I have a couple of more questions :)

- When you dismounted the rear caliper carrier - have you lifted the car up (or perhaps you did it over a "service hole" - not sure what is the correct name for it :)), so you got enough space underneath the car to use the breaker bar? I have only some garage supports, but I am unsure I will get enough space under the car to unscrew those bolts.

- After installing the new brake pads, what kind of tool one should use to push back the caliper piston (to get more space to fit thicker pads)? Is it enough to only push back the piston, or the piston must be screwed and pushed back.

Thank you very much for all the support.

 

· Registered
2007 B6 Passat 2.0T, 1994 E36 M3 3.0L, 2004 Silverado Z71 5.3L
Joined
·
113 Posts
That can be an option to get a second-hand caliper from a junk yard. We have some junk yards here in Norway. I might call one nearby and check.
I am also planning to change the brake rotors. They look really worn out, and I would like to change them when I will do the job on calipers.
Yeah sounds like a good idea to change those rotors out. Very easy once the caliper carriers are off. My best advice for the carrier bolts is to make sure you have PB Blaster (a penetrating lubricant that you will use on the bolts prior to removing), a good 1.5 - 2 foot (half-meter) long breaker bar, and you might even wind up needing a propane torch like I did. You're going to spray the bolt with PB blaster and let it penetrate. If you get a propane torch you will then heat cycle the bolt so that the PB blaster can penetrate even further. After letting it soak a bit you will then take your M14 triple square bit into the bolt head and a hammer in the other hand and wack the the other end of the M14 triple square socket straight on. What you're doing is shocking the bolt which should help to loosen it and the corrosion up a bit before you even try to turn it. Then you're read to hook up your breaker bar and give it a whirl. Attempt to use force with one hand on the top end of the breaker bar to keep the triple square seated perfectly in the bolt head and then use your other hand to pull as much leverage on the very end of the breaker bar as possible. You may need to use both hands on the very end since the bolts are so hard to loosen but if you keep a VERY close eye on that triple square and bolt head because with all that force the triple square will try to unseat depending on the angle you are leveraging from with the breaker bar. Also make sure your breaker bar is good quality. I shit you not, my breaker bar almost snapped towards the top end. If your breaker bar is cheap it may snap and that could really mess you or whatever it hits up. Like me, you may find that even a long breaker bar is not enough, in which case you should have a "cheater bar" ready too. This is basically just an extra 2 ft or so length of metal piping. You can buy something like this at most any auto parts store or muffler shop. It's meant for exhaust systems but you're using it as to put over the end of your breaker bar to extend it and get more leverage. It took me both to crack my bolts lose and I still barely got them. I almost gave up, it was ridiculous. I have an impact wrench too and that thing didn't do a damn thing to the bolt... Just be ready for a struggle. With any luck yours won't be as bad as mine...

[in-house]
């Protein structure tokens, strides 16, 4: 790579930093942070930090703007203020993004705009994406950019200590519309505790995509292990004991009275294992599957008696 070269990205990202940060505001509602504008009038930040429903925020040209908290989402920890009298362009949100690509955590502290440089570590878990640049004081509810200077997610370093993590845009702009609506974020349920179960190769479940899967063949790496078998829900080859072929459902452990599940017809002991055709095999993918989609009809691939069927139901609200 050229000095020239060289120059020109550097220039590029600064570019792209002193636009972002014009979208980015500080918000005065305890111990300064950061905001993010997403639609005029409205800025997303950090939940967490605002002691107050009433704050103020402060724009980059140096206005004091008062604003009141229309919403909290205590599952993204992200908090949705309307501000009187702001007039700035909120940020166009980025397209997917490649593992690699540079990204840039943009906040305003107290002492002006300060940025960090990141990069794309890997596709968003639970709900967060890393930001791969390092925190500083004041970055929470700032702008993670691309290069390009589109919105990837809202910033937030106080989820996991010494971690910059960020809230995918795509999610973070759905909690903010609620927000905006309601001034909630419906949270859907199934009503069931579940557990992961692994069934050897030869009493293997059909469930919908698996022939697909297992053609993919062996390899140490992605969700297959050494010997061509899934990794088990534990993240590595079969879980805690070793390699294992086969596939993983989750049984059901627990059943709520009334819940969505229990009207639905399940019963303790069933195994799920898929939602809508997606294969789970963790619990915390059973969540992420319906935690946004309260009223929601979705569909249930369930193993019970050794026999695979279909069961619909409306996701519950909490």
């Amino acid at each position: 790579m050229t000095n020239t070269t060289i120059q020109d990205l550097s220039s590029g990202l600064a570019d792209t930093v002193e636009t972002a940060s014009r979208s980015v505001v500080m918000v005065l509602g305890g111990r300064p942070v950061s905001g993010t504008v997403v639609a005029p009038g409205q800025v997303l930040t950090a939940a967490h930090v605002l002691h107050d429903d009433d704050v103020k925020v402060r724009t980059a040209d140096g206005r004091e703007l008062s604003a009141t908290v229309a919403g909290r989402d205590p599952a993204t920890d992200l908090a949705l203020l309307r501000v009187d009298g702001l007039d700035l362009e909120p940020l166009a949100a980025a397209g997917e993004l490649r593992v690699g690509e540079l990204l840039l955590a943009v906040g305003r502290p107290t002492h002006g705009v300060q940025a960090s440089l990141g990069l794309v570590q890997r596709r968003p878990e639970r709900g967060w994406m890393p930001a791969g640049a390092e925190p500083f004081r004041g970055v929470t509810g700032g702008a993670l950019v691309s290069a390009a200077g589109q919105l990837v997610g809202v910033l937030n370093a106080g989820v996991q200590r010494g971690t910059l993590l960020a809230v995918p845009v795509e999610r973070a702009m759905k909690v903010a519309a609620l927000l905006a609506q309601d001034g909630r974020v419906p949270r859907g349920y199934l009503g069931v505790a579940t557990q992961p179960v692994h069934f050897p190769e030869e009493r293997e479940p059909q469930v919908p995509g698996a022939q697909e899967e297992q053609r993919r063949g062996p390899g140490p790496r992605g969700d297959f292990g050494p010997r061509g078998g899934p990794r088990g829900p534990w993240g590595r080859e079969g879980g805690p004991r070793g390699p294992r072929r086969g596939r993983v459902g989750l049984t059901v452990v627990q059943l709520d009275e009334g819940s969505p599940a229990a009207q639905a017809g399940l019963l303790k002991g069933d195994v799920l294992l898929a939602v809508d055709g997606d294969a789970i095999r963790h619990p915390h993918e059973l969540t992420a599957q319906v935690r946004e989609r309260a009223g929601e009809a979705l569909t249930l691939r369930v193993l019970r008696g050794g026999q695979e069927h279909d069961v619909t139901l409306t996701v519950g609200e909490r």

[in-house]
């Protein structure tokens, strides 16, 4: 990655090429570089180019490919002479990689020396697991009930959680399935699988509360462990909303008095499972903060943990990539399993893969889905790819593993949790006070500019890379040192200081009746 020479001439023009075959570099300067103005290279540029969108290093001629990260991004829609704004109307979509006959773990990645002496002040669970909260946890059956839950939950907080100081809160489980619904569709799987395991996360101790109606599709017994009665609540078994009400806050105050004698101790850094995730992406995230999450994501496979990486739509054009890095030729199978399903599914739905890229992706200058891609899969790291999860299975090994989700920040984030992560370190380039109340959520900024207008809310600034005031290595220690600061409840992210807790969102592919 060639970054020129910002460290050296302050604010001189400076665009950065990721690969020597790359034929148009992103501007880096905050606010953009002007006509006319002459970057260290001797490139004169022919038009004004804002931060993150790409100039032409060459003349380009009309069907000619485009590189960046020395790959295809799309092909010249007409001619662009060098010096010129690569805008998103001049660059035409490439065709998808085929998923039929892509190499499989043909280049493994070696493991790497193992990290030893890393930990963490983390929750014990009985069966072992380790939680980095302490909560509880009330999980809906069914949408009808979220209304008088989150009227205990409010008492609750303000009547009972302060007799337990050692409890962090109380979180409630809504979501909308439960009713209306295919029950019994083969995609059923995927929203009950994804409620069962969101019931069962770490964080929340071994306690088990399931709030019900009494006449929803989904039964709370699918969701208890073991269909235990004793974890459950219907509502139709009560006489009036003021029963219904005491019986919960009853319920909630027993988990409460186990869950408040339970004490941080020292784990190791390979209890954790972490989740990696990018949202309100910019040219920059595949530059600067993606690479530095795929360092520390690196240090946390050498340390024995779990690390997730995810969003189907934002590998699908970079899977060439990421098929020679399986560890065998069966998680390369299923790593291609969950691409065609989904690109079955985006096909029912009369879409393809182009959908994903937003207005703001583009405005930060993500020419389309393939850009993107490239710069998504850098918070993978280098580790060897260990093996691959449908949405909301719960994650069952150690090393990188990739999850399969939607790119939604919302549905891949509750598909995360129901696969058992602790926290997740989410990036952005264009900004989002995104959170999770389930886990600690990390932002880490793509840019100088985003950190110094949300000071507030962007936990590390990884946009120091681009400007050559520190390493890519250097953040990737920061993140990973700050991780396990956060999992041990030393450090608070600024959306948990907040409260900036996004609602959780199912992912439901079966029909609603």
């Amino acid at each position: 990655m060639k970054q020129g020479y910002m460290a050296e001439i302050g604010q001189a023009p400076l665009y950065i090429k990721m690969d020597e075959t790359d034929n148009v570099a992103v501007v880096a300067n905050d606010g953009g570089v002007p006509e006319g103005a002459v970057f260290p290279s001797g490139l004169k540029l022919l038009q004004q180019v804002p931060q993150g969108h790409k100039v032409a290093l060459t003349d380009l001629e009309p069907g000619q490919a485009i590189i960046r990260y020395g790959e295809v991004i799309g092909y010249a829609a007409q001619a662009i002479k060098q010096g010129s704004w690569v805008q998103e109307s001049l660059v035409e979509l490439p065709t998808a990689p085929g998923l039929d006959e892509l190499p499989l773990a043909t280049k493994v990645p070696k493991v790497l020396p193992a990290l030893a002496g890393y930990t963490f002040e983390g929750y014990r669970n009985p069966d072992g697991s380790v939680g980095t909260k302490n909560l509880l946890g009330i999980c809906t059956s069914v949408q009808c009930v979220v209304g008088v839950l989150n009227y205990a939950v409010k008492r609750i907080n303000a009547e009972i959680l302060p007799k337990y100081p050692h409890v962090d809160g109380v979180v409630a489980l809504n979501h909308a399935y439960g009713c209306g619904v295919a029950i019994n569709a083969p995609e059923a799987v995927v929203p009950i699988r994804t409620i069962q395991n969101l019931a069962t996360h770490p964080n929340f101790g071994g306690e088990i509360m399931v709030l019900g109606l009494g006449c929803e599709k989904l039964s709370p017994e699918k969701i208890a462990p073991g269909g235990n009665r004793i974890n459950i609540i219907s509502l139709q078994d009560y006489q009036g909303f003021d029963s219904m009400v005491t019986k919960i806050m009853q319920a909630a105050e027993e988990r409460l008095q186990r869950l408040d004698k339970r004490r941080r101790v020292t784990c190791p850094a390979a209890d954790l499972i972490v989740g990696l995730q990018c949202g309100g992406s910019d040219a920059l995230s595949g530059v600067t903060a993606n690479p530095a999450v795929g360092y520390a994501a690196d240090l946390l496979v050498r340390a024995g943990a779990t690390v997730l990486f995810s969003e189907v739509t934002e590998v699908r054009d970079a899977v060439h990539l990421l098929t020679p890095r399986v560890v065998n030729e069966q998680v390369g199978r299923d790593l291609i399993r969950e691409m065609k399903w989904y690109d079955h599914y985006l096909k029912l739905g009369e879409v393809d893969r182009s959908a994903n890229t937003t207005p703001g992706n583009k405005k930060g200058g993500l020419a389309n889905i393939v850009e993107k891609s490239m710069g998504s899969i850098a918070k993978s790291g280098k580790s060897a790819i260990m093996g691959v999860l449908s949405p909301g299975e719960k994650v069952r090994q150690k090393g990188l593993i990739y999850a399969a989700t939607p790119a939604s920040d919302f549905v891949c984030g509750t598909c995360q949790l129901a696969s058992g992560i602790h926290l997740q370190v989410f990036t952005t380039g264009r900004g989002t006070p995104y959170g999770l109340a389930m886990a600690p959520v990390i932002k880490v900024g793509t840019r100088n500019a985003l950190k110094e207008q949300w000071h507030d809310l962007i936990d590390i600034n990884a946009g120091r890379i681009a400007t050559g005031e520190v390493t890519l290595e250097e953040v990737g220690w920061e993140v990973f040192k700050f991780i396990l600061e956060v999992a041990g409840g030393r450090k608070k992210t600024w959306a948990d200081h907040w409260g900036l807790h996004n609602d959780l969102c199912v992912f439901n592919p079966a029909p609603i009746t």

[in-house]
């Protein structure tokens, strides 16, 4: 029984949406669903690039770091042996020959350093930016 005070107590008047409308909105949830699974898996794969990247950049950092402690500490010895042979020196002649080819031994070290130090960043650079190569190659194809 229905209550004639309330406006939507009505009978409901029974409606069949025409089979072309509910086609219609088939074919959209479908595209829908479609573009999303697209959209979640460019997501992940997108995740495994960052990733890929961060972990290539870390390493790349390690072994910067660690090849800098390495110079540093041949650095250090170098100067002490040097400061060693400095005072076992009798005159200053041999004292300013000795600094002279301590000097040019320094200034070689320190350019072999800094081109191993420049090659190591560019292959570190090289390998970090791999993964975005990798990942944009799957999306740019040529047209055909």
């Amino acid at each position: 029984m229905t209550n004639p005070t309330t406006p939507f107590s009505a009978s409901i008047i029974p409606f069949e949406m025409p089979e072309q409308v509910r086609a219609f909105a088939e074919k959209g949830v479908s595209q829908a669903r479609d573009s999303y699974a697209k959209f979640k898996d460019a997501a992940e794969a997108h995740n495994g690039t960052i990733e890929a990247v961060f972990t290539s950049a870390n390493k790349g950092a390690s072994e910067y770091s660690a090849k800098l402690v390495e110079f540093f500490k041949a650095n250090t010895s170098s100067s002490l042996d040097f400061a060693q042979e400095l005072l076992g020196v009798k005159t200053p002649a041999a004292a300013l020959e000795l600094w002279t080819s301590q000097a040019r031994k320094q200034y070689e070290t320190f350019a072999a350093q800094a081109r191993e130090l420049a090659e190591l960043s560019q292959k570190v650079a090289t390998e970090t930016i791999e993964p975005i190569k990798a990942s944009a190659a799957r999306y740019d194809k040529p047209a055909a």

When you dismounted the rear caliper carrier - have you lifted the car up (or perhaps you did it over a "service hole" - not sure what is the correct name for it ), so you got enough space underneath the car to use the breaker bar? I have only some garage supports, but I am unsure I will get enough space under the car to unscrew those bolts.
I did mine in my garage too, no service hole or lift. Just used a floor jack (picture below) and "garage supports" (what I call jack stands). With a proper floor jack like the one below rated for more than the weight of the vehicle and capable for 18" (45cm) of lift I was able to get plenty of room under the back and of the car to work with. It certainly wasn't as idea as if I had the car on an automotive lift like a shop would but it worked. Being that it was just lifted 18" of the floor it the angles I could use with the breaker bar were limited but it wasn't that bad, it was just how tight those bolts were that was bad.

https://www.harborfreight.com/3-ton...vy-duty-floor-jack-with-rapid-pump-61253.html

Again, you'll want a floor jack like the one above to get the right amount of lift. I don't think the cheap factory jack included in the trunk of your VW will get the car high enough to be ideal. If you get a floor jack like below I recommend a jack pad to go on the metal lifting surface of the jack and the car. Also make sure you lift it from the right location for jacking up from the rear end. The location is picture below, it will look like that but it won't have the larger black knob, it will just have two of the smaller looking one on the left.